A dual inhibitor of matrix metalloproteinases and a disintegrin and metalloproteinases, [ 18 F]FB-ML5, as a molecular probe for

Scheme 1: Synthesis of the building block 9 Figure 1: Structure and design of ML5

4. Materials and methods 1 General

4.2 Statistical analysis

Calculations were performed using Excel 2007 (Microsoft) and GraphPad prism 5.0 for Windows (GraphPad Software, San Diego, USA). Results are expressed as mean ± SD. Comparisons between different experimental groups were made using unpaired two-sided student t-test. Data were considered statistically significant when p values were smaller than 0.05.

4.3 Molecular modeling of ML5 and FB-ML5

The crystal structures of MMPs and ADAM-17 were downloaded from the Protein Data Bank (PDB) with MMP-2 (PDB code 1HOV), MMP-9 (PDB code 2OW1), MMP-12 (PDB code 1JK3) and ADAM-17 (PDB code 2I47). All molecules were drawn using ChemaxonMarvinSketch (www.chemaxon.com) and prepared (structure recogni-tion and protonarecogni-tion) using SPORES (www.tcd.uni-konstanz.de/research/spores.

php). Molecular docking simulations were performed using PLANTS v1.6.140,141.

The docking site center was determined by applying a constraint for the hydroxamic group to be able to form a coordination with the zinc in the active site. Fifteen poses were generated for each compound and the docking results were analyzed using Molegro Virtual Docker (www.molegro.com). Docking solutions were selected

based on the MOLDOCKSCORE and the docking solutions were evaluated manually, followed by energy minimization of the ligand.

4.4 Synthesis of ML5

The peptidyl MMP inhibitor ML5 [Fig 1] was synthesized following slight modi-fications of the literature procedures [27, 28]. Briefly, the Evan’s template 1 was prepared in a 3-step reaction from the Boc-(D)-phenylalanine. The latter analogue was treated with triethylamine and ethyl chloroformate in order to get the cor-responding acid anhydride which was then reduced with sodium borohydride to give the corresponding alcohol. After treatment with thionyl chloride, the resulting tert-Bu-ester was transformed in its acyl chloride, which was then intramolecu-larly attacked by the primary alcohol to obtain the Evan’s template 1. 4-Methyl-pentanoyl chloride 2 was obtained after treatment of 4-methyl-pentanoic acid with thionyl chloride. N-Boc-O-TBS-hydroxylamine was prepared in a 2-step procedure from the hydroxylamine hydrochloride. The amino group of the latter analogue was protected with di-tert-butyl dicarbonate. The resulting compound was treated with tert-butyl dimethylsilyl chloride to give N-Boc-O-TBS-hydroxylamine. The building block 9 was prepared in 7 steps [Scheme 1], and started by deprotonation of the Evan’s template 1 with n-butyllithium, followed by acylation with 4-methyl-pentanoyl chloride 2 to give 3. Removal of the acidic alpha-proton with lithium bis(trimethylsilyl)amide followed by reaction of the resulting enolate with tert-butyl-bromoacetate gave 4. Treatment of 4 with lithium benzyl alcoholate led to the benzyl ester 5. The tert-butyl-ester 5 was then deprotected to give the intermediate 6. The obtained carboxylic acid 6 was transformed into the corresponding acyl chloride, which was treated with N-Boc-O-TBS-hydroxylamine to give 7. The benzyl ester in 7 was hydrolyzed by catalytic hydrogenation to the acid 8. The carboxylic acid 8, after activation with N-(3-dimethylaminopropyl)-N’-ethylcarbodiimide, was then acylated with pentafluorophenol to give the building block 9. Dipeptide 10 was synthesized on Rink amide resin using standard protocols [Scheme 2]. After deprotection of the Fmoc group, the Fmoc-protected phenylalanine was incorpo-rated. Subsequent removal of the Fmoc was followed by the coupling of the building block 9 under the agency of iPr2EtN. The resulting compound was cleaved from the resin and simultaneously deprotected with 95% aqueous TFA. The obtained compound was purified and characterized by LCMS.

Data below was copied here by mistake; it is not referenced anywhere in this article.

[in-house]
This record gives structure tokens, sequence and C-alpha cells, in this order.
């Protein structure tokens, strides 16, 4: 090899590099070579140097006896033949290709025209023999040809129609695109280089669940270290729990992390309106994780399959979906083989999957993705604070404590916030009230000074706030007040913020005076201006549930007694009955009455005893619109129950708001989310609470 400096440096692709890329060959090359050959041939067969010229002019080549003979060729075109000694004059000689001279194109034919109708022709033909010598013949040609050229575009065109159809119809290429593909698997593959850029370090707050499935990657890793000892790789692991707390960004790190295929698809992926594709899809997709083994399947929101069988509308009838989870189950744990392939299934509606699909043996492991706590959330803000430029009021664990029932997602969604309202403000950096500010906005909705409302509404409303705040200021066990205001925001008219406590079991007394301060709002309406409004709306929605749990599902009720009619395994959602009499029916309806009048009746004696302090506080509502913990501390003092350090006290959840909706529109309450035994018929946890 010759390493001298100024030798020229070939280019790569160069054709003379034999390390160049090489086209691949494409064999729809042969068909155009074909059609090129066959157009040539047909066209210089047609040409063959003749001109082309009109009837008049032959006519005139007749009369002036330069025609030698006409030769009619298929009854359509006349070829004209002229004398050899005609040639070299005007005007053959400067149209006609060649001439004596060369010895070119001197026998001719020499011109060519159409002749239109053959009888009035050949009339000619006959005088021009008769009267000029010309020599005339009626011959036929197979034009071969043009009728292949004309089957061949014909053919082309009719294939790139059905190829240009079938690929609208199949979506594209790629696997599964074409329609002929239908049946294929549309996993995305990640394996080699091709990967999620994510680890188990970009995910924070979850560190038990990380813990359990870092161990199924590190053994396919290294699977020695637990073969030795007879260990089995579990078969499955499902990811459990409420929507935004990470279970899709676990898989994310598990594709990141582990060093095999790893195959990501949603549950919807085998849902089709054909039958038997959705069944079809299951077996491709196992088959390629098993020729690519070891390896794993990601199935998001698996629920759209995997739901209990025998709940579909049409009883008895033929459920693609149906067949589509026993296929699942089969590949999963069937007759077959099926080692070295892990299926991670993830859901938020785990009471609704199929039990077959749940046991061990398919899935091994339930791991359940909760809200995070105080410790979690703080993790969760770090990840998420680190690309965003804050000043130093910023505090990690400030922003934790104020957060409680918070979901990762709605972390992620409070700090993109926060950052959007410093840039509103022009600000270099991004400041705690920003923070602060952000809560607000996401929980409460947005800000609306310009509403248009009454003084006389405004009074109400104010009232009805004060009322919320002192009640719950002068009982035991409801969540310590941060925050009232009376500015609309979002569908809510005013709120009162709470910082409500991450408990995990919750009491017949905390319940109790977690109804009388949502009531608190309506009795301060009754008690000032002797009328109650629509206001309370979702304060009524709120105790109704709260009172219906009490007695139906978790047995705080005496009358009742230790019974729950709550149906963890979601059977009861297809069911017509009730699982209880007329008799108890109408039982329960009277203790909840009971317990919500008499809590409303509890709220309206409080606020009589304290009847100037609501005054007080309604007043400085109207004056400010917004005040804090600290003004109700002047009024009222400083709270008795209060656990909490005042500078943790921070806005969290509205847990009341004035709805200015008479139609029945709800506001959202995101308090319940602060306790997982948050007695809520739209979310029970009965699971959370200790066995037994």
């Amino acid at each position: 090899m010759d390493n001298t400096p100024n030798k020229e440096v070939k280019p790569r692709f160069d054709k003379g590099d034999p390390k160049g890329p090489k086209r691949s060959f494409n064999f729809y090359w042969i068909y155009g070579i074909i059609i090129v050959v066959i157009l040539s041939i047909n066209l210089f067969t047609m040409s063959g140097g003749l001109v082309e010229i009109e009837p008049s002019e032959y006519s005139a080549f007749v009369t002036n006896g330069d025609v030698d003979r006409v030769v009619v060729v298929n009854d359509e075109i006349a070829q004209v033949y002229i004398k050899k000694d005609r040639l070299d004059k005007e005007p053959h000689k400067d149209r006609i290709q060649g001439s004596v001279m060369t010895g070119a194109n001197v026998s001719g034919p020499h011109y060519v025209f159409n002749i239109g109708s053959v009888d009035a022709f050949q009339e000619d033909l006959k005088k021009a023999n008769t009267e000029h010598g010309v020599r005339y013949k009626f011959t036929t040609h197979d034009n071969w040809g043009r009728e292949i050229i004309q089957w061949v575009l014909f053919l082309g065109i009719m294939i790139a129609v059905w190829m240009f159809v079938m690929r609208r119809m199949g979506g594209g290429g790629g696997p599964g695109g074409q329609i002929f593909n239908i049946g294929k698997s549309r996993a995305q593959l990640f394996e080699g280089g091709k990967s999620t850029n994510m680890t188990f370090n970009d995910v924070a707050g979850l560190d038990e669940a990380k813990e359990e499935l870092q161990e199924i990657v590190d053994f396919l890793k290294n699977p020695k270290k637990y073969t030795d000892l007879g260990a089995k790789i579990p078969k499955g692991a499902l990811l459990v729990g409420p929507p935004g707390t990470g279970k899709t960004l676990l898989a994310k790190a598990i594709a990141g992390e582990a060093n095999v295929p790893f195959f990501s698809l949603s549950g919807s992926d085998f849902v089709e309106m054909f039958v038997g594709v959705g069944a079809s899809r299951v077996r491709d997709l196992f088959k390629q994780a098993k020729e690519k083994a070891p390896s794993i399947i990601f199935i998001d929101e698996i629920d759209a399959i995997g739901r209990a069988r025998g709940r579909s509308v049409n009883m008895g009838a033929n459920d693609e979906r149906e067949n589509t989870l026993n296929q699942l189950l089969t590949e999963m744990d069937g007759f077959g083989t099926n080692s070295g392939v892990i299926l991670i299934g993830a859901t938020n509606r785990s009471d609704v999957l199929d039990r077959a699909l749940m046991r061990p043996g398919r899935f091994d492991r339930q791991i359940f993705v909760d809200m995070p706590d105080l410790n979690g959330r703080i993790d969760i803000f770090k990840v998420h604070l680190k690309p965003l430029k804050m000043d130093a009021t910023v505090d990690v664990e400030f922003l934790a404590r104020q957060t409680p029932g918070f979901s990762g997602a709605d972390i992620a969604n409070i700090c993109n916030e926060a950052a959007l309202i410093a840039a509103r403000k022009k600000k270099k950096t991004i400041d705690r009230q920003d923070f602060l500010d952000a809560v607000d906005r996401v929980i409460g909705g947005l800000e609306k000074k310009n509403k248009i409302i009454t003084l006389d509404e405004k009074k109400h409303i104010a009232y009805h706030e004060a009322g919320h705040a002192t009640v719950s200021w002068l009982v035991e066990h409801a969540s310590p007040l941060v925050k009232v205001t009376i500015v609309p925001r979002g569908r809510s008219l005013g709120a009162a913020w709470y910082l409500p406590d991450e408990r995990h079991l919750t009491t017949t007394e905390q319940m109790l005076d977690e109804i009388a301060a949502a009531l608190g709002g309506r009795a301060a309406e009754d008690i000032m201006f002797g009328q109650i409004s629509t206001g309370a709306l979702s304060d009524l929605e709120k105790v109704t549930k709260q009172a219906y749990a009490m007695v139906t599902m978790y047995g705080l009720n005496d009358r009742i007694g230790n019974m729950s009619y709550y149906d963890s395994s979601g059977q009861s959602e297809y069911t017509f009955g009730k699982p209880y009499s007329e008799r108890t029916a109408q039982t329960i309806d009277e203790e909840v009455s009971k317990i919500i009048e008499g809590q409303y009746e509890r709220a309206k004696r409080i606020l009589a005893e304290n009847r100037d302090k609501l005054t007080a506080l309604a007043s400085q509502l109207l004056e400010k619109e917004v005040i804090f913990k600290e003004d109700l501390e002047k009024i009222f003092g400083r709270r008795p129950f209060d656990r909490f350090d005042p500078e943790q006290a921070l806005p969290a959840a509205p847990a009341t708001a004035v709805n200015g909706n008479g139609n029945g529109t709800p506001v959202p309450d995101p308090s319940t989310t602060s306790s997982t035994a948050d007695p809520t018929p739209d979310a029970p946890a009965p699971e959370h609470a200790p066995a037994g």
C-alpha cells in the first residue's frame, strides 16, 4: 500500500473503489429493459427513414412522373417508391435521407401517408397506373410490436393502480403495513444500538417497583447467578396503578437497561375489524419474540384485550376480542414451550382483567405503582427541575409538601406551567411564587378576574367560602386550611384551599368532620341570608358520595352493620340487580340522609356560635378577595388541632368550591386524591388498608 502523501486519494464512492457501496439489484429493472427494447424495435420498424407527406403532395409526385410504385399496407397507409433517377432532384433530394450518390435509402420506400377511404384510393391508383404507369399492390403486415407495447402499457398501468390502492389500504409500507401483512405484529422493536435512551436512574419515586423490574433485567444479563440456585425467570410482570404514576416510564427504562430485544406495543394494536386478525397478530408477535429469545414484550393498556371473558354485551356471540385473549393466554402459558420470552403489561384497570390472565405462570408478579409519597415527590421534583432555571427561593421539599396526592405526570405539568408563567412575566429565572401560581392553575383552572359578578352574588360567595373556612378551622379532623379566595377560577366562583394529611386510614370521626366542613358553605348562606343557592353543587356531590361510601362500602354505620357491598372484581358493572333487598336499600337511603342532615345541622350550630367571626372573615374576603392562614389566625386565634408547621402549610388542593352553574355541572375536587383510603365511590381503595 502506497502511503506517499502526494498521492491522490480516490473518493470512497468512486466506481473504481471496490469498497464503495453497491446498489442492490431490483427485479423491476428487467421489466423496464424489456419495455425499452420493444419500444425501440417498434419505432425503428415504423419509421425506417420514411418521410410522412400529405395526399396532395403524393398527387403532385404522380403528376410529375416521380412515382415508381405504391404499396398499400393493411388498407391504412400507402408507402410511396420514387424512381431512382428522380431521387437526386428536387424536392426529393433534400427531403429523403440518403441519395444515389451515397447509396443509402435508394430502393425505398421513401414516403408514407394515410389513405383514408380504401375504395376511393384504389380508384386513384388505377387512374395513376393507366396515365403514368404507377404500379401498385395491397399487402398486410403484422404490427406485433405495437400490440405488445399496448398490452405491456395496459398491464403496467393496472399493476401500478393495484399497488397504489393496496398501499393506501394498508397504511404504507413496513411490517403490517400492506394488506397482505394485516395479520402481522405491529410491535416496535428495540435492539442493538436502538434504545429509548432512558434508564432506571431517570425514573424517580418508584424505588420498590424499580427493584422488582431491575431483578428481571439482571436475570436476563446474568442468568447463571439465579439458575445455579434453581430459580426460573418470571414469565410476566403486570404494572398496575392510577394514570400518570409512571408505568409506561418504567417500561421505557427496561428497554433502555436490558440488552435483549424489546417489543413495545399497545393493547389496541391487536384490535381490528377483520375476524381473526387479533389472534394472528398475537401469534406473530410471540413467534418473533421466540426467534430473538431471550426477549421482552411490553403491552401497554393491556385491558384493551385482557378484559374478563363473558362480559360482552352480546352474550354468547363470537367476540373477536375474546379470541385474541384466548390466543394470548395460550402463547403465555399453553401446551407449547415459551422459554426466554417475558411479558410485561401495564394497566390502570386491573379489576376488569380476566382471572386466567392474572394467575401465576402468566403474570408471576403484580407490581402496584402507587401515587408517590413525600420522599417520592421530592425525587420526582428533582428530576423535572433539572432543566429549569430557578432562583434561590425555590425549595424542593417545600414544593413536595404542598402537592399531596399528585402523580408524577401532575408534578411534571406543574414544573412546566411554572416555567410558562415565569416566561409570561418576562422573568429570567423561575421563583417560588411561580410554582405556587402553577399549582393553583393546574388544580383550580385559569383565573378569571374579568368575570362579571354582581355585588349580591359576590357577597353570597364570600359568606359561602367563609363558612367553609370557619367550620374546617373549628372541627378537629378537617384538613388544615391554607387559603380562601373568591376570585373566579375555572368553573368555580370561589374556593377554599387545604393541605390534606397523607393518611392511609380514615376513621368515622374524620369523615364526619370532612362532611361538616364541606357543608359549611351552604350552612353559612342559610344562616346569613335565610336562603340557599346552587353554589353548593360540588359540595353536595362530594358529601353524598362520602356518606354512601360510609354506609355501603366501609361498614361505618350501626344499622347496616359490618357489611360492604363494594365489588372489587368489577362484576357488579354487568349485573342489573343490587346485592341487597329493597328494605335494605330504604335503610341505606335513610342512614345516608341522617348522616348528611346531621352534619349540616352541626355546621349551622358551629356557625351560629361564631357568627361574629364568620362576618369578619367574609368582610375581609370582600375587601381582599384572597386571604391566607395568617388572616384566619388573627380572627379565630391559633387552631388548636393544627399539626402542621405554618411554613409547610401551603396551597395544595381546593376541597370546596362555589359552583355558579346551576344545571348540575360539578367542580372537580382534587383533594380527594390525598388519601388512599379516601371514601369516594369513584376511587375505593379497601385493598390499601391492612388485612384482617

CHAPTER

3

4.5 Synthesis of the acylating agent SFB

Synthesis of SFB by the first approach